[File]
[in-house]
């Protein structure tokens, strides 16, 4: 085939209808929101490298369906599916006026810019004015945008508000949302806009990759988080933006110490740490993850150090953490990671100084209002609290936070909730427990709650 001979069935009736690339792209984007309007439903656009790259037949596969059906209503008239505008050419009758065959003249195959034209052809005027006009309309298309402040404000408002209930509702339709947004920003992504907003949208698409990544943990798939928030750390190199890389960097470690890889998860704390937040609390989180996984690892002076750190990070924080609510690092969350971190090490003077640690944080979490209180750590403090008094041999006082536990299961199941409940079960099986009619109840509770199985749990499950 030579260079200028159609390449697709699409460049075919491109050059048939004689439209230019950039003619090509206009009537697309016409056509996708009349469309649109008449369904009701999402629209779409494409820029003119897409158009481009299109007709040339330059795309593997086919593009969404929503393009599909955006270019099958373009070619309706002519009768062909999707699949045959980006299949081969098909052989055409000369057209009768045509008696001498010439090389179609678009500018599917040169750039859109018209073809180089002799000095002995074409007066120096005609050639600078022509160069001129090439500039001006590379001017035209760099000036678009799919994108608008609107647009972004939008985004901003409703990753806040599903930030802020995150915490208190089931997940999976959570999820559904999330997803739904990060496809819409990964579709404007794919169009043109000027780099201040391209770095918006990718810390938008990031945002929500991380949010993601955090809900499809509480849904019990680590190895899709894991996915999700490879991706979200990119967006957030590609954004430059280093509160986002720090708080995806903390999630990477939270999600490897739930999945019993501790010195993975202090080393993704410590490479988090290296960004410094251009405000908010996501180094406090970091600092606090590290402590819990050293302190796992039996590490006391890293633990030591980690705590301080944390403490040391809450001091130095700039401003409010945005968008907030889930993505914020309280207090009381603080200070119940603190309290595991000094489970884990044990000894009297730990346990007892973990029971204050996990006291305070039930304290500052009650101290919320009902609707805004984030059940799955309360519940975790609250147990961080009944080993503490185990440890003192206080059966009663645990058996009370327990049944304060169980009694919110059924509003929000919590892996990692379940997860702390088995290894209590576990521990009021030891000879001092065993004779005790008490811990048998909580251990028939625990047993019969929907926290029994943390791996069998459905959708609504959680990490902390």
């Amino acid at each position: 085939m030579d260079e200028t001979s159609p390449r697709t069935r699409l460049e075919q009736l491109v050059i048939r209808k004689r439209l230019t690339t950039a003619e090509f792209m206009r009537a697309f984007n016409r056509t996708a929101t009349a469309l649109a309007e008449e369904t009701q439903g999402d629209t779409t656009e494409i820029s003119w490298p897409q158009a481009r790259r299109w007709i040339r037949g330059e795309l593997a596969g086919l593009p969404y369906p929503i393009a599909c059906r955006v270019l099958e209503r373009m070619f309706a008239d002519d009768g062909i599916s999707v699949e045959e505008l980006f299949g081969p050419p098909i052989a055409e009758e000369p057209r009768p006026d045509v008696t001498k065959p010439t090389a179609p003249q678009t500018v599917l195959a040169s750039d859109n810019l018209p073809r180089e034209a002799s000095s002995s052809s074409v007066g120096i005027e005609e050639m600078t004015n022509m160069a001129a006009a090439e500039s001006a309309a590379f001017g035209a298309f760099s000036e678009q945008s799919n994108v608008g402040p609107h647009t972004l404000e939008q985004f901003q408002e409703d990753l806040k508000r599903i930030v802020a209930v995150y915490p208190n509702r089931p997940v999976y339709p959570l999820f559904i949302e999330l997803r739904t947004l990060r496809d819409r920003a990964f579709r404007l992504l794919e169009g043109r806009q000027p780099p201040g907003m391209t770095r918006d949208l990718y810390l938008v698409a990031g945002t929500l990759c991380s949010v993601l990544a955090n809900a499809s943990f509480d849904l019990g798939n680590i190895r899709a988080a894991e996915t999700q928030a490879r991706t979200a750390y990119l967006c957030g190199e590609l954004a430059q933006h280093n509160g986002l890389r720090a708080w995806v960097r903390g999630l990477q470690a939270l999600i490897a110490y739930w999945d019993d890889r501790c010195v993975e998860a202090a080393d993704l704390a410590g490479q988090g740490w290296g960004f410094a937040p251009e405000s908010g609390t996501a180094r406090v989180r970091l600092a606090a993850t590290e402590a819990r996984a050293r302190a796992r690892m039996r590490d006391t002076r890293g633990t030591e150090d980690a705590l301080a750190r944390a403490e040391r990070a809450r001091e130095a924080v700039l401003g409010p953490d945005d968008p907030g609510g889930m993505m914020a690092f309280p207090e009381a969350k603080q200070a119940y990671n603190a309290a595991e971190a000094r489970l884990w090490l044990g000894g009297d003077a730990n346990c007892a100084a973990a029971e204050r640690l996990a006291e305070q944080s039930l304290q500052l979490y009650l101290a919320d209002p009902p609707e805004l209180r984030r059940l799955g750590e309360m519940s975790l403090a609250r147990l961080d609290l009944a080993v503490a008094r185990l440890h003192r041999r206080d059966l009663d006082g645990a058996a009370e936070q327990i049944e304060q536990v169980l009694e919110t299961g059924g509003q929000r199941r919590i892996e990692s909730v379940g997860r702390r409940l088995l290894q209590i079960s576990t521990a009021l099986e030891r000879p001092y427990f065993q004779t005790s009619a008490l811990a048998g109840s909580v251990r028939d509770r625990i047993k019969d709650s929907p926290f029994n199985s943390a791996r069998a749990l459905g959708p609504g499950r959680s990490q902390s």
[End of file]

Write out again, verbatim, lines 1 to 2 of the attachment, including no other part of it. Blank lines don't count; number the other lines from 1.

[in-house]
């Protein structure tokens, strides 16, 4: 085939209808929101490298369906599916006026810019004015945008508000949302806009990759988080933006110490740490993850150090953490990671100084209002609290936070909730427990709650 001979069935009736690339792209984007309007439903656009790259037949596969059906209503008239505008050419009758065959003249195959034209052809005027006009309309298309402040404000408002209930509702339709947004920003992504907003949208698409990544943990798939928030750390190199890389960097470690890889998860704390937040609390989180996984690892002076750190990070924080609510690092969350971190090490003077640690944080979490209180750590403090008094041999006082536990299961199941409940079960099986009619109840509770199985749990499950 030579260079200028159609390449697709699409460049075919491109050059048939004689439209230019950039003619090509206009009537697309016409056509996708009349469309649109008449369904009701999402629209779409494409820029003119897409158009481009299109007709040339330059795309593997086919593009969404929503393009599909955006270019099958373009070619309706002519009768062909999707699949045959980006299949081969098909052989055409000369057209009768045509008696001498010439090389179609678009500018599917040169750039859109018209073809180089002799000095002995074409007066120096005609050639600078022509160069001129090439500039001006590379001017035209760099000036678009799919994108608008609107647009972004939008985004901003409703990753806040599903930030802020995150915490208190089931997940999976959570999820559904999330997803739904990060496809819409990964579709404007794919169009043109000027780099201040391209770095918006990718810390938008990031945002929500991380949010993601955090809900499809509480849904019990680590190895899709894991996915999700490879991706979200990119967006957030590609954004430059280093509160986002720090708080995806903390999630990477939270999600490897739930999945019993501790010195993975202090080393993704410590490479988090290296960004410094251009405000908010996501180094406090970091600092606090590290402590819990050293302190796992039996590490006391890293633990030591980690705590301080944390403490040391809450001091130095700039401003409010945005968008907030889930993505914020309280207090009381603080200070119940603190309290595991000094489970884990044990000894009297730990346990007892973990029971204050996990006291305070039930304290500052009650101290919320009902609707805004984030059940799955309360519940975790609250147990961080009944080993503490185990440890003192206080059966009663645990058996009370327990049944304060169980009694919110059924509003929000919590892996990692379940997860702390088995290894209590576990521990009021030891000879001092065993004779005790008490811990048998909580251990028939625990047993019969929907926290029994943390791996069998459905959708609504959680990490902390």